The organic EL device can be divided into two types: a passive matrix (PM) type, and an active matrix (AM) type according to a driving method thereof.

According to a PM drive type, a first set of electrodes and a second set of electrodes are arranged in a matrix configuration to cross each other to produce a pixel area at each intersection. When scan lines are sequentially selected, a pixel area selected by a data line signal instantaneously emits light. In a display apparatus of such a PM drive type, since the configuration and manufacturing process are simple, the manufacturing cost is advantageously low. However, a high resolution and large area display are difficult to achieve, and power consumption is high.

According to an AM drive type, a plurality of thin film transistors (TFTs) and pixel electrodes electrically connected to the TFTs, are arranged at the respective intersections of scan lines and data lines, and common electrodes are entirely covered over the TFTs and pixel electrodes. Since a pixel area is indirectly driven by a TFT as a switching device, voltages applied to the respective pixels are completely independently sustained, and the respective pixels are independently driven according to electrical signals applied to scan lines and data lines. An AM driven organic EL device can achieve a high resolution and large area display and provides a good picture quality while having smaller power consumption and a longer lifetime, compared to a PM driven organic EL device.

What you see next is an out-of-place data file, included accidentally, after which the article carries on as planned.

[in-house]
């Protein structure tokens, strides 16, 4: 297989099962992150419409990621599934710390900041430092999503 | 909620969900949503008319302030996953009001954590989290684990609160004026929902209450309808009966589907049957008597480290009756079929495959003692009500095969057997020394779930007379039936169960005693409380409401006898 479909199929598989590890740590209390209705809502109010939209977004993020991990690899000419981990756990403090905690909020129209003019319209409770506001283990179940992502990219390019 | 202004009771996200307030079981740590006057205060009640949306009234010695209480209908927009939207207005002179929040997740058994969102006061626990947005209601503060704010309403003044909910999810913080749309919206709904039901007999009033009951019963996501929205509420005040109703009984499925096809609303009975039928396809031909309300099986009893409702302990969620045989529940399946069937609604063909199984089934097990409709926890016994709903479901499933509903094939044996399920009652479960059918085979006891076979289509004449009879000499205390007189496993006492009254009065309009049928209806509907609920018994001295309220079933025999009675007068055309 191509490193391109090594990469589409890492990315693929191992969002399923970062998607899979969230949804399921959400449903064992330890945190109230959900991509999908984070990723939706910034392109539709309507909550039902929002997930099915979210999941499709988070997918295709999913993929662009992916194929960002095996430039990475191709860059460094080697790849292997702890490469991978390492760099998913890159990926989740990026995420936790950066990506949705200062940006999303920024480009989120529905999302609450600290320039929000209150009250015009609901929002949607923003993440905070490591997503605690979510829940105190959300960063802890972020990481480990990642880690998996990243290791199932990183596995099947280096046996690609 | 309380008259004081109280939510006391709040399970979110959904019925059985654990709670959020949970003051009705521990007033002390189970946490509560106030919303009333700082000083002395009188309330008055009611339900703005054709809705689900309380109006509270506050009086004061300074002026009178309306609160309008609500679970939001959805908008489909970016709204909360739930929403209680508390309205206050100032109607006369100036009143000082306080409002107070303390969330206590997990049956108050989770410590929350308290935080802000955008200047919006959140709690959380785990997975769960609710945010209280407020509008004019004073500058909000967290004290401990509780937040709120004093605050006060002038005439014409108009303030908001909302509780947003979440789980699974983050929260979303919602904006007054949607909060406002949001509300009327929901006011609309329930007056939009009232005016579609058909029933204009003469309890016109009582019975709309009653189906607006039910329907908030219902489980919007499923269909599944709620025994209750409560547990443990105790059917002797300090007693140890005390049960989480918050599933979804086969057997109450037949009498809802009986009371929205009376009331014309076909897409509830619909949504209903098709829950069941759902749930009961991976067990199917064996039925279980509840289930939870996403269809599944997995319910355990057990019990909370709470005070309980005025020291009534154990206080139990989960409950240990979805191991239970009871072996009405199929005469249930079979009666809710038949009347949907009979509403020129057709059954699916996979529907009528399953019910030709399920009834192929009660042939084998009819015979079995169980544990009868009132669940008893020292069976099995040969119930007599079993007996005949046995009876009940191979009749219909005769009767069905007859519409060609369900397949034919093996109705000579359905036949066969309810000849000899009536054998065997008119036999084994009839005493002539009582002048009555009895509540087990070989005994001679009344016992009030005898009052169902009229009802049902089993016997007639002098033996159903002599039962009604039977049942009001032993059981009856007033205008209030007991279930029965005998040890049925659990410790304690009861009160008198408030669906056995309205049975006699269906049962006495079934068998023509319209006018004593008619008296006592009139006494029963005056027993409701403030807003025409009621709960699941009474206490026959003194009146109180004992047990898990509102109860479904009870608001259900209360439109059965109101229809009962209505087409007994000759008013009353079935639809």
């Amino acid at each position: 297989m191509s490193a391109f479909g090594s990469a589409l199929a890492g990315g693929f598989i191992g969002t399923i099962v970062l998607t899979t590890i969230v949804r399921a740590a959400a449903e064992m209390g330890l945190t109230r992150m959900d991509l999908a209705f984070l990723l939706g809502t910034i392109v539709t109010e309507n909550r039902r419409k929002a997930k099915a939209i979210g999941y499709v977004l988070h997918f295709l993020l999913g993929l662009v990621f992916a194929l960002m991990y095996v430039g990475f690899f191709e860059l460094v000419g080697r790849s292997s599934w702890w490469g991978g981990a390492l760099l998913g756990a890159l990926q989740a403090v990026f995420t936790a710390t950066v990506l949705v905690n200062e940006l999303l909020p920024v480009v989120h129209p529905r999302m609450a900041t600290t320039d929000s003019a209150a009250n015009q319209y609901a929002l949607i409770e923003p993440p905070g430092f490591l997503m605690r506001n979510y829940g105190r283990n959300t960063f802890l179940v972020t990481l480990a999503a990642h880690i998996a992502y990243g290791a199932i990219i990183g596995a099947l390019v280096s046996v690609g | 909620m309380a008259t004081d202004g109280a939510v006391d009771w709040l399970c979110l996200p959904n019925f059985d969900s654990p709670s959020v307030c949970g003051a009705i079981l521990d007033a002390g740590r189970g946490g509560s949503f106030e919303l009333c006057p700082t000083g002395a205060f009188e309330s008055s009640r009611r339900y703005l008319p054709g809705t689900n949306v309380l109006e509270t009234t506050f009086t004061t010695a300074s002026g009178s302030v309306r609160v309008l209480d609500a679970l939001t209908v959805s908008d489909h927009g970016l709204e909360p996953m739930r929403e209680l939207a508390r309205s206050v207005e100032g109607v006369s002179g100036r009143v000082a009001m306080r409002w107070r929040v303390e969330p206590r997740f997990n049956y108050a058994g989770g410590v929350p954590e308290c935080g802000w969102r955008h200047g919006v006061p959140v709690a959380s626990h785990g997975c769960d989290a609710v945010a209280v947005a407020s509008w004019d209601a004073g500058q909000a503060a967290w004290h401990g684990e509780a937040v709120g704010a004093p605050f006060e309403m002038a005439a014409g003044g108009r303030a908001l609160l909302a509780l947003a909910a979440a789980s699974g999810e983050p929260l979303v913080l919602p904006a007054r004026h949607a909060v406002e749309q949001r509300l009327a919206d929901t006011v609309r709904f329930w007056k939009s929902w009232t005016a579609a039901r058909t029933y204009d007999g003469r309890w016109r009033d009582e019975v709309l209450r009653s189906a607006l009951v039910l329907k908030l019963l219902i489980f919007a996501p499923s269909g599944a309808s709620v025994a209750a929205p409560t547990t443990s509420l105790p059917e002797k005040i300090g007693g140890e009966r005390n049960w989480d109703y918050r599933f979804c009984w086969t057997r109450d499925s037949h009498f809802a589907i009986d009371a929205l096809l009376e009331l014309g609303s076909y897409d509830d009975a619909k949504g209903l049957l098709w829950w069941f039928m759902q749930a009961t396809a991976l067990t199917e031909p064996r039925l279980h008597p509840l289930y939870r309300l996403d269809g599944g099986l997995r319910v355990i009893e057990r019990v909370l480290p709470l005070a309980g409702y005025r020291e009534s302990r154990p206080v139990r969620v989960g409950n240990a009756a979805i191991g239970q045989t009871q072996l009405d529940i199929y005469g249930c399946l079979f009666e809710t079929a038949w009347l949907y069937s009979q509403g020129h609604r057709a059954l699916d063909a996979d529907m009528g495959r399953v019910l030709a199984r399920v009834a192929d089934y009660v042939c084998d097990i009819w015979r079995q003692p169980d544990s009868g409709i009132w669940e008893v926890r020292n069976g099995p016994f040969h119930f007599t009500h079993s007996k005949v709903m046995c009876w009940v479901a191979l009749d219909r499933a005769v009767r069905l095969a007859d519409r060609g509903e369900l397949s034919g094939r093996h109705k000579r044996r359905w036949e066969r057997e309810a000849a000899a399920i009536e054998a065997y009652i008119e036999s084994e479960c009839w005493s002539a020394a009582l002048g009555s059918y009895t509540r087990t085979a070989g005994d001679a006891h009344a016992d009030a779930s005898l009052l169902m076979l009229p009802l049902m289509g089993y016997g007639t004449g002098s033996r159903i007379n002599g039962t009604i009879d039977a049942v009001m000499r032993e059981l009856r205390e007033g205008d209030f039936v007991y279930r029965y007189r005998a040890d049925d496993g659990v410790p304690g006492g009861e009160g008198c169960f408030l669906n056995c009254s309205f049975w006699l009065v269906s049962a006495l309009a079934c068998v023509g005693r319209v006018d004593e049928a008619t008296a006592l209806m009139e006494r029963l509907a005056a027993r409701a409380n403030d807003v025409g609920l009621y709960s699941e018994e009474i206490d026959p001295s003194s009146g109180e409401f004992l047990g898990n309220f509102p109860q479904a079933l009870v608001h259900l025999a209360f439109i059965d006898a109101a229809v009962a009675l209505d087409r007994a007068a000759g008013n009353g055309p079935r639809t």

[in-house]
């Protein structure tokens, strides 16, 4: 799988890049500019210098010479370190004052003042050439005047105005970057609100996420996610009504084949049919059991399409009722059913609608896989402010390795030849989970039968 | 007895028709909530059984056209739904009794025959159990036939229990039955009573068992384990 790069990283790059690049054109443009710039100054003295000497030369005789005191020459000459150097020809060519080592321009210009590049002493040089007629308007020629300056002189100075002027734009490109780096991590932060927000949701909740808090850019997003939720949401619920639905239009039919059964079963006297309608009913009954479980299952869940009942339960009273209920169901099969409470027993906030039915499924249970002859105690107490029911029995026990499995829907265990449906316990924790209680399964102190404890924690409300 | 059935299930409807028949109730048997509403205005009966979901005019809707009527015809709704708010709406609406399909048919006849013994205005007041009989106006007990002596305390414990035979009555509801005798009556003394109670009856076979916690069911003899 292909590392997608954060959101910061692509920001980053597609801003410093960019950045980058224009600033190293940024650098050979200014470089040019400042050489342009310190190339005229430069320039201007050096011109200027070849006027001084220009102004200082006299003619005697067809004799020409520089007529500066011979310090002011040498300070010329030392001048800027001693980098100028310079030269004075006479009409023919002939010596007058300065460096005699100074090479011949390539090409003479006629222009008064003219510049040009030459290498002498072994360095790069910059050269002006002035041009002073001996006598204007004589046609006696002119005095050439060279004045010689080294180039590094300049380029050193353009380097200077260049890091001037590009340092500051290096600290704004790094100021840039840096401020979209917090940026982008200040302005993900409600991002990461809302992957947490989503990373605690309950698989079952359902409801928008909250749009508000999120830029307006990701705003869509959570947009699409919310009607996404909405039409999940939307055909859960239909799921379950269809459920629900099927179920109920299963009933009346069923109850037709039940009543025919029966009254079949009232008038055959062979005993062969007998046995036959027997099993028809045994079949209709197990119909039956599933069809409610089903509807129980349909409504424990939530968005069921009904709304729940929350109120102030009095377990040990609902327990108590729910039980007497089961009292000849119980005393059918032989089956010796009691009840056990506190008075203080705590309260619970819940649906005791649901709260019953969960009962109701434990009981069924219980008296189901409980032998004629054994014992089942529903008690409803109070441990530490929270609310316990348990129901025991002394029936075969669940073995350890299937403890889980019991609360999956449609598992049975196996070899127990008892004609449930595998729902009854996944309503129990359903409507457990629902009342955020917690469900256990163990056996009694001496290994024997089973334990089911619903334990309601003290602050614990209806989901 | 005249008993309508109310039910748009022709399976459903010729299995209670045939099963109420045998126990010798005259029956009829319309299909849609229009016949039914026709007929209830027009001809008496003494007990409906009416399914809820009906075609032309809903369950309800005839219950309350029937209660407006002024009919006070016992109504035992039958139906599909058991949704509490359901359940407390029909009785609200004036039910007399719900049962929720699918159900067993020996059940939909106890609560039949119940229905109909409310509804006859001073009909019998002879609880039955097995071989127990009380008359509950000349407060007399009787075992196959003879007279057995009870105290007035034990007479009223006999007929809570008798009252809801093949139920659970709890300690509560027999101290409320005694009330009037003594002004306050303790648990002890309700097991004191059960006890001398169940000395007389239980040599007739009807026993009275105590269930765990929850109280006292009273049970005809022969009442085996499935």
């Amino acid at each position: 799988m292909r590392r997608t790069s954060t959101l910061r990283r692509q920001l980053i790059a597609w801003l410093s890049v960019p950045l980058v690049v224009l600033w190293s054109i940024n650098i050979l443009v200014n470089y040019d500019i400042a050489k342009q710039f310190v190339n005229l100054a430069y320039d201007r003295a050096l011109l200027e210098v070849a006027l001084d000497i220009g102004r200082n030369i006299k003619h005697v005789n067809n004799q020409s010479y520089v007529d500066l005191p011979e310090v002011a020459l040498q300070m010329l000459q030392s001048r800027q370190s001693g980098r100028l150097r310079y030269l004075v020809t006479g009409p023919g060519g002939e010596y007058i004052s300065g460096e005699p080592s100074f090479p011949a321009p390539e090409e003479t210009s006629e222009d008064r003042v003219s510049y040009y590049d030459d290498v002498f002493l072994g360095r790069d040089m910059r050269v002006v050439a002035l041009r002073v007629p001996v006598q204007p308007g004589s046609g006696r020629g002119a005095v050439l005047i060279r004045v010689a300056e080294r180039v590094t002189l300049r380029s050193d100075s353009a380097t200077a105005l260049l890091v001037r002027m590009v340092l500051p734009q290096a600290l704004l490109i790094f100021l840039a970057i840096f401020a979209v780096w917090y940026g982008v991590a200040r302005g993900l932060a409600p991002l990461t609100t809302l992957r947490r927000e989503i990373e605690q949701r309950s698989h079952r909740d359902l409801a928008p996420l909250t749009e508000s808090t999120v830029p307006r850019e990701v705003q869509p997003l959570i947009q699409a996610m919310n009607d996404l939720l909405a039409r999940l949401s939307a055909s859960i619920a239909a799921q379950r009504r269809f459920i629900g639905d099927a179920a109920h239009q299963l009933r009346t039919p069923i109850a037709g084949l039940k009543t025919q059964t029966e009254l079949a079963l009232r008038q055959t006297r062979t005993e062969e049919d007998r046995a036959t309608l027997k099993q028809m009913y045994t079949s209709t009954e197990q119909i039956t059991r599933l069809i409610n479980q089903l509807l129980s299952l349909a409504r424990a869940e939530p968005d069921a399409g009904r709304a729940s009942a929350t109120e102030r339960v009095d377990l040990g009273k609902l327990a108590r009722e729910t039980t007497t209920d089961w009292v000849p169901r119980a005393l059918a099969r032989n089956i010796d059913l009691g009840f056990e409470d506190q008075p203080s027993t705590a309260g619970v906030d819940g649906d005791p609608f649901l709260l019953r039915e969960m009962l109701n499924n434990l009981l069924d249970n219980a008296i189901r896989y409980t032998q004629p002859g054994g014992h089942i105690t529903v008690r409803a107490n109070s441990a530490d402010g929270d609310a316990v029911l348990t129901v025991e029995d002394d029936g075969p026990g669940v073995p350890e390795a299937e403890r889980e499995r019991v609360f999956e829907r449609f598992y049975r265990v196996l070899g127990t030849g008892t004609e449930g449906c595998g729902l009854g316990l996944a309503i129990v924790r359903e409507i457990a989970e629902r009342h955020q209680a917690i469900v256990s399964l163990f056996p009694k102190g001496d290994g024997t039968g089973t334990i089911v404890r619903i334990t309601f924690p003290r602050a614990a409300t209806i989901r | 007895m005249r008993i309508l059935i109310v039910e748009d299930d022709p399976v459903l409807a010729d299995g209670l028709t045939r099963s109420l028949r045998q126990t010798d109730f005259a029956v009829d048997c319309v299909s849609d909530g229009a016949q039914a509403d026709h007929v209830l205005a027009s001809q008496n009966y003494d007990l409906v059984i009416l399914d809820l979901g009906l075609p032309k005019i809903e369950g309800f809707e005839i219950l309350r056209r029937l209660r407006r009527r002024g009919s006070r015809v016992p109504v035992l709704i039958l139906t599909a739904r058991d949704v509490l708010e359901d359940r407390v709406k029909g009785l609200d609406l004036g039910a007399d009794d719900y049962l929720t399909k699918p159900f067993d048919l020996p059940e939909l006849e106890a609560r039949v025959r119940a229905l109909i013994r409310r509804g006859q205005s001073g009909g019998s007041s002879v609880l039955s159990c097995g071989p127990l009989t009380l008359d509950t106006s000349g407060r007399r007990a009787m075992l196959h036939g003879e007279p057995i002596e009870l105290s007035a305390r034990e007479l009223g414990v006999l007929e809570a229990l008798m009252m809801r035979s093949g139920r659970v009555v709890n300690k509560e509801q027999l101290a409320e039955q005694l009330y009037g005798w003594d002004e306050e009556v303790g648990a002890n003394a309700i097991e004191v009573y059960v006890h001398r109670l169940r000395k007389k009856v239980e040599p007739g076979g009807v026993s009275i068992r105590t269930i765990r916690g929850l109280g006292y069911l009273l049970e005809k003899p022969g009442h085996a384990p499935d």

An organic EL device can also be divided into a low molecular (or a small molecular) organic EL device and a high molecular (or a polymeric) organic EL device according to a material used for forming an organic compound film.

A low molecular weight organic EL device is basically constructed such that a low molecular weight emission layer is formed between a first electrode and a second electrode, a hole transport layer (HTL) is formed between the emission layer and the first electrode, and an electron transport layer (ETL) is formed between the emission layer and the second electrode, thereby improving efficiency and lifetime characteristics (U.S. Pat. Nos. 4,356,429, 4,539,507, 4,720,432, and 4,769,292).

A high molecular weight organic EL device, as disclosed in U.S. Pat. No. 5,247,190, is constructed such that an emission layer is formed between a transparent, first electrode and a metallic, second electrode. However, such a high molecular weight EL device has poor efficiency and lifetime characteristics because work functions of the first and second electrodes and the highest occupied molecular orbital (HOMO) and the lowest unoccupied molecular orbital (LUMO) values of a polymer forming the emission layer are different from each other. To solve these problems, there has been proposed a method in which a metal having a work function value similar to the LUMO value of a polymer forming the emission layer is used as a second electrode forming material.

However, if the LUMO value of one selected from red (R), green (G) and blue (B) polymeric emission layers is adjusted to be substantially the same as a work function value of a cathode, the efficiencies of non-selected polymeric emission layers may deteriorate.

For realizing a full-color display using a polymeric organic EL device, an emission layer is formed by ink-jet printing (Japanese Patent Laid-open Publication No. 10-153967, WO 98/24271 and U.S. Pat. No. 6,087,196). The use of ink-jet printing reduces an amount of an emission layer forming material and allows large area patterning.

Another method for realizing a full-color display using a polymeric organic EL device is disclosed in U.S. Pat. No. 5,998,085, in which an emission layer is formed by laser induced thermal imaging (LITI).

As described above, in the polymeric organic EL device, a polymer for forming an emission layer acts as both an electron transport layer and a hole transport layer. Thus, a single emission layer is generally formed between the first and the second electrodes.